Re:addressing and routing in adhoc mobile networks (1)

sjames (1099) | about a year ago | (#43939273)

Yes, big ARP tables. It's not as bad as you might think, though some of the anemic devices out there now could never handle it. For example, assuming you have <256 directly visible peers that can route, a table for an IPv4 sizd address space is only 4GB. Allow 8GB if you have 64K direct peers.

Re:addressing and routing in adhoc mobile networks (1)

fustakrakich (1673220) | about a year ago | (#43968209)

Broadcast it, like plain old radio. And then we tune in. However has the matching half can decrypt it.

Re:addressing and routing in adhoc mobile networks (1)

fustakrakich (1673220) | about a year ago | (#43968219)

Ummmm... whoever... pfft!

There is no technological solution (0)

For a Free Internet (1594621) | about a year ago | (#43937045)

The only way to avoid the barbarism of imperialism in its death agony is workers revolution, expropriation of the expropriators, smashing their state, establishing a dictatorship of the proletariat that opens the road to a communist future!

Philosophically, like ham radio ... (2)

perpenso (1613749) | about a year ago | (#43937095)

Philosophically the emergency ad hoc network sounds like ham radio, individuals volunteering their time and/or equipment to help their community during disasters. It might help to mention this when trying to sell the idea to analog folks.

Re:Philosophically, like ham radio ... (2)

linuxpyro (680927) | about a year ago | (#43939957)

There's actually an amateur radio project to create a mesh network, as WiFi channels 1-6 actually fall into the ham bands. It's not very widespread in that you can just set up a node and get on, but it is pretty easy to deploy at events or in emergencies - just take the router out and plug it in. The site is hsmm-mesh.org [hsmm-mesh.org] .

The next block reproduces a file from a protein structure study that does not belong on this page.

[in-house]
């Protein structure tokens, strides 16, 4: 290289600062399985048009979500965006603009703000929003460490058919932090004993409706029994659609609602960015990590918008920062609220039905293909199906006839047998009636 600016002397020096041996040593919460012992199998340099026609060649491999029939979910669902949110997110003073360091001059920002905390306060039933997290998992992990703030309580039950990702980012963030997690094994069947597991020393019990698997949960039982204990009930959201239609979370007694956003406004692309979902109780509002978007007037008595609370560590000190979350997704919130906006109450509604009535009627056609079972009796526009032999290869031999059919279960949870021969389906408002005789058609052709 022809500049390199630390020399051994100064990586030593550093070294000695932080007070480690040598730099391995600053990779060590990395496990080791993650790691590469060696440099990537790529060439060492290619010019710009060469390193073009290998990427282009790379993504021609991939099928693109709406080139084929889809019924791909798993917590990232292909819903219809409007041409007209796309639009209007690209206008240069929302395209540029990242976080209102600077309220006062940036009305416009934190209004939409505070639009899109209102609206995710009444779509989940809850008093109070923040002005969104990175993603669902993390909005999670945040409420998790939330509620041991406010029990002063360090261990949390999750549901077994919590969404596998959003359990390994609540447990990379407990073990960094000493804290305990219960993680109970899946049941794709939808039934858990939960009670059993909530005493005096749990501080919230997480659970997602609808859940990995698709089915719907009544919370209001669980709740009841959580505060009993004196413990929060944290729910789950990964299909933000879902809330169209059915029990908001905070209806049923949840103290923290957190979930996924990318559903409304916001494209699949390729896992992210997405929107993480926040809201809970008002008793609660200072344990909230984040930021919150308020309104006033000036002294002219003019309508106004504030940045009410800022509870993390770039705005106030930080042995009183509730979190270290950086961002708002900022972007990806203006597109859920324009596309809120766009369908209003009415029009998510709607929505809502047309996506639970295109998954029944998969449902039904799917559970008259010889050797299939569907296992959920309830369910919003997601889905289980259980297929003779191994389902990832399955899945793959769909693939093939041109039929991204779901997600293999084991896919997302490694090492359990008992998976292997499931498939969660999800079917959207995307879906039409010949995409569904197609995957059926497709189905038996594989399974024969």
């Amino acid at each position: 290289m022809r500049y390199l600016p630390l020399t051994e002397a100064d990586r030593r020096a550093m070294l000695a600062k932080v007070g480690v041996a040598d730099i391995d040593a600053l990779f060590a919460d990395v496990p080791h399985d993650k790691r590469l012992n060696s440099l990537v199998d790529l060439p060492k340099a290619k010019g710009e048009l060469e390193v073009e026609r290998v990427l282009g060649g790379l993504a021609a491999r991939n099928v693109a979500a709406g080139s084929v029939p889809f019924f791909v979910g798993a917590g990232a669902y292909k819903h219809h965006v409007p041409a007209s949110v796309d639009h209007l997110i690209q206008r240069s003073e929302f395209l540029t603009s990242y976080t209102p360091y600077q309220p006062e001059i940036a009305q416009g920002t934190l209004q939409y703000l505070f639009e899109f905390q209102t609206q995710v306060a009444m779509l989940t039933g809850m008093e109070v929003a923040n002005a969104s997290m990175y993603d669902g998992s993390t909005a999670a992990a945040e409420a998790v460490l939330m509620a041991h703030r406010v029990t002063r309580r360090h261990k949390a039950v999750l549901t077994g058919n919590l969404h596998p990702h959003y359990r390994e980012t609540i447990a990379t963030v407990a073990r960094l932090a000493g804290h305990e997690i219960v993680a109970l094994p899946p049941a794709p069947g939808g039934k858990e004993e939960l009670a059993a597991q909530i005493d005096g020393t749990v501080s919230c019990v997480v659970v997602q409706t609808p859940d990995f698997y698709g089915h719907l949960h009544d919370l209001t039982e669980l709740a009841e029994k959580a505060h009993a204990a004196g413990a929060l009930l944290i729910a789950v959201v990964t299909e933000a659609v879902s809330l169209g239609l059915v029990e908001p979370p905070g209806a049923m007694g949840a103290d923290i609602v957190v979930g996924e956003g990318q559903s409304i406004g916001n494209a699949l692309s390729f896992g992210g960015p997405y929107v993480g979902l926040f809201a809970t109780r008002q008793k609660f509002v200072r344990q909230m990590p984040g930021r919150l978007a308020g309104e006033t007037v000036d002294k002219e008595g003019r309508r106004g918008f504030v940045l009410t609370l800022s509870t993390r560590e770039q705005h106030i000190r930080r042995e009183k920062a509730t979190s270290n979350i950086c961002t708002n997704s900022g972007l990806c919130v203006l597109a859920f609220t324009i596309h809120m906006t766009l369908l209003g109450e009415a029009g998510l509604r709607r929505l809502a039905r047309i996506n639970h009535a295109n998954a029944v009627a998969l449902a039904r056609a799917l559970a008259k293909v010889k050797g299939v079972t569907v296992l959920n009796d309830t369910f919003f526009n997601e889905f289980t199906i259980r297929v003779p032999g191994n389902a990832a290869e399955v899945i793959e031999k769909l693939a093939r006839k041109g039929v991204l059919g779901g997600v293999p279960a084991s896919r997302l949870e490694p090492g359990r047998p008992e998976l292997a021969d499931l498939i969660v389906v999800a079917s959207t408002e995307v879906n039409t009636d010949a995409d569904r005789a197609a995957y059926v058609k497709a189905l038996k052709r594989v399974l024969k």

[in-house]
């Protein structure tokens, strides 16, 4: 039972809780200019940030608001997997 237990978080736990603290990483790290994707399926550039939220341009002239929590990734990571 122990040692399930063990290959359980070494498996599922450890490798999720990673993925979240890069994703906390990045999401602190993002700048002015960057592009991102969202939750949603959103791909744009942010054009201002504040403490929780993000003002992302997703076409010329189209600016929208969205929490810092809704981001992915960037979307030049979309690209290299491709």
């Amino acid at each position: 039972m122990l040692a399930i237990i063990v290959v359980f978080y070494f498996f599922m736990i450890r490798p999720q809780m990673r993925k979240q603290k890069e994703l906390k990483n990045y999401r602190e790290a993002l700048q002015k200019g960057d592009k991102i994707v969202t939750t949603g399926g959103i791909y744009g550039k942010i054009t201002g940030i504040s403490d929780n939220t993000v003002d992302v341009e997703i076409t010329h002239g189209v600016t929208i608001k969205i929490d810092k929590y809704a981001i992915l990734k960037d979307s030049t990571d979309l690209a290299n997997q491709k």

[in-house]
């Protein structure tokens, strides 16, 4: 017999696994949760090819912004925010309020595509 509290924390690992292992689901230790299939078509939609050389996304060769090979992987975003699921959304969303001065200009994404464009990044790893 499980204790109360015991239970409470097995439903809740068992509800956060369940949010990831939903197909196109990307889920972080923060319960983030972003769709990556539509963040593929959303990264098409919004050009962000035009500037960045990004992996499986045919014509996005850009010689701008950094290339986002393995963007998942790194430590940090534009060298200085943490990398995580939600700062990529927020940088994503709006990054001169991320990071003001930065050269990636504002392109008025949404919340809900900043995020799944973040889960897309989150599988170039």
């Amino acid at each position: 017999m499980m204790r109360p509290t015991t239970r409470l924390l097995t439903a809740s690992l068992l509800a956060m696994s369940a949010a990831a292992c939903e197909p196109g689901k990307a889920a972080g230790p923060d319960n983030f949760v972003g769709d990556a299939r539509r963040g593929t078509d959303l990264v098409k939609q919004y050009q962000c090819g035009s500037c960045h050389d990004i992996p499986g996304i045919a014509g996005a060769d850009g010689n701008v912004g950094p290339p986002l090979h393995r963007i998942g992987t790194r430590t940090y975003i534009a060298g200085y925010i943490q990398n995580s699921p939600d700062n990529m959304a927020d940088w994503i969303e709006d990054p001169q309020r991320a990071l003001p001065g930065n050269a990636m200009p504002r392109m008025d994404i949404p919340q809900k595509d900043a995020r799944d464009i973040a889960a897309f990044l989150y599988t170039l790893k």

FTGov (1)

AndyKron (937105) | about a year ago | (#43937151)

As long as they can keep the fucking government out of it, I'm all for it.

This is a great idea, but .... (1)

King_TJ (85913) | about a year ago | (#43937207)

The problem I can see with it is the governments in question will simply start actively jamming or disrupting these frequencies if they think they're being used to subvert the systems they're trying to monitor.

To do this properly, I think you might have to resort to a system that randomly changes frequencies as it runs -- so modified hardware would be needed as well as software?

Re:This is a great idea, but .... (1)

mspohr (589790) | about a year ago | (#43937325)

Let's see... these networks run over WiFi frequencies.
You could jam all WiFi frequencies but that would be:
a) non-trivial
b) obvious
c) self defeating
d) all of the above

Re:This is a great idea, but .... (1)

SuricouRaven (1897204) | about a year ago | (#43937375)

The more extreme they are forced to go in censorship, the more the backlash they will provoke. Even the people will no interest in politics are going to get annoyed when the government jams their garage door opener and the keyless entry on their car.

open garden (2)

H310iSe (249662) | about a year ago | (#43937333)

Open Garden [opengarden.com] - I tried version pre v1.0 during anonymous protests of wifi shutdowns on public trans. and it was not working very well (at all) but they're at v 2.0 now from the website: "Seamless connectivity allows people to connect any supported device to the mesh and thus to the Internet with no effort or configuration... introducing a way to access the Internet over multiple paths at once, improving speed and reliability... Once connected, devices find a path to the Internet also completely automatically. If a path fails, a new one will be chosen; if necessary, new connections will be established. The network is self-healing and self-forming. Each of the nodes operates only with local knowledge; together, they build a network using a probabilistic distributed algorithm."

Security Compromised... (1)

jareth (124708) | about a year ago | (#43937401)

"There should be easy practices for anyone to open up an otherwise-closed Wi-Fi access point if it's still connected to broadband and is near people in trouble"